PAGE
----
Monday, October 10, 2016

Toni Bentley's The Surrender

Can finding G-d and anal sex be commensurate activities? Before reading Toni Bentley’s The Surrender, I would have paused.  But she makes a forceful and appealing case of how the flesh and the spirit (if we can even make such distinctions) are the same players on one team.  The sex act Bentley discovers,frees her from the physical and mental bonds which crushed her for years, giving her a broader, more universal view of life.  If that is not a religious experience, than what is?

Part of the appeal of this act for Bentley is, of course, its transgression.  It fits well with Bentley’s desire to be free of conventional encounters with men.  She says:  “If a man can possess a woman sexually -really possess- he won't need to control her ideas, her opinions, her clothes, her friends, even her other lovers.” 

The possession, and ultimately the surrender, is at the heart of this memoir.  When Bentley finds a man to engage in sodomy (a word she often uses, and seems to prefer) her voluntary act of submission is a catalyst toward a new found freedom.  So we get prose like this:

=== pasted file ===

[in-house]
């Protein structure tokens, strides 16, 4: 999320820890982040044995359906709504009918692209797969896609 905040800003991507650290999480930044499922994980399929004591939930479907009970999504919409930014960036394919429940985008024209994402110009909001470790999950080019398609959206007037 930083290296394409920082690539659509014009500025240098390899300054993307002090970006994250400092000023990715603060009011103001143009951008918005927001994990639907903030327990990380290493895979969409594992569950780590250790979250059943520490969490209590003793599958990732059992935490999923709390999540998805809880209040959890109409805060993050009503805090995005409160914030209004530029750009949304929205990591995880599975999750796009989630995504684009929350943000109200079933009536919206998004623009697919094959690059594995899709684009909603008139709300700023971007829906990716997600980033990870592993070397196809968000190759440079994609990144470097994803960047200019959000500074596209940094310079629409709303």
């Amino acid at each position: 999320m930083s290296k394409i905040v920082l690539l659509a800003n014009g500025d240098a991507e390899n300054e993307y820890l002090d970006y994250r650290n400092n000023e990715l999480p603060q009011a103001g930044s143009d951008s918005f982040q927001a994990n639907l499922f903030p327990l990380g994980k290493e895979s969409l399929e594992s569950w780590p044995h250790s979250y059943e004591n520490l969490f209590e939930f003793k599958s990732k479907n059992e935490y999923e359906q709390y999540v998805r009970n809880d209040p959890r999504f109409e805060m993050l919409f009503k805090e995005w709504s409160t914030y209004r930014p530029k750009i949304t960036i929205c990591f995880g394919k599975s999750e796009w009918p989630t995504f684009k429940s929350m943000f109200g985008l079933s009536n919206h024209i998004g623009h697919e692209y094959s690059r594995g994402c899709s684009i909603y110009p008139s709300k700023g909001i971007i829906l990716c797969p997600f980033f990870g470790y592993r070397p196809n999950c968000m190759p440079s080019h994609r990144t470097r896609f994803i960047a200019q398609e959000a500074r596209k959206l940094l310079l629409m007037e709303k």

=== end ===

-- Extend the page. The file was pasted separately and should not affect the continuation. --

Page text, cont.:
“I recognized it immediately the first time it happened... It is the sound of a woman who is caught inside the mystery of the universe, in the irony of the angst, in the place ego abhors. Bliss.”

Bentley is uniquely qualified to find bliss in this act.  As a former ballerina, she encounters beauty in the movement of a body which is often in pain.  For Bentley the discomfort is integral to the experience.  Just as in dance, where the body is flesh in beautiful motion -- while often subjectively uncomfortable for the dancer -- anal sex too carry some measure of the pain of motion and the trigger to transcend it. 

That said, large portions of the book read like conventional porn.  Bentley explains the act, its mechanics, prep, etc.  So, in that sense, there is nothing new here. The book is meant, in part, to arouse the reader.   On the other hand, it transcends porn.  This is an exploration of how we enter the Garden of Eden, and how we will inevitably lose it. From the first encounter with the man who brings her to this state, Bentley realizes that eventually this all will end.  There is no avoiding her expulsion for paradise.  She takes solace in writing down each encounter, like a holy person detailed her visions.  And ultimately those notes and journals produced this book.

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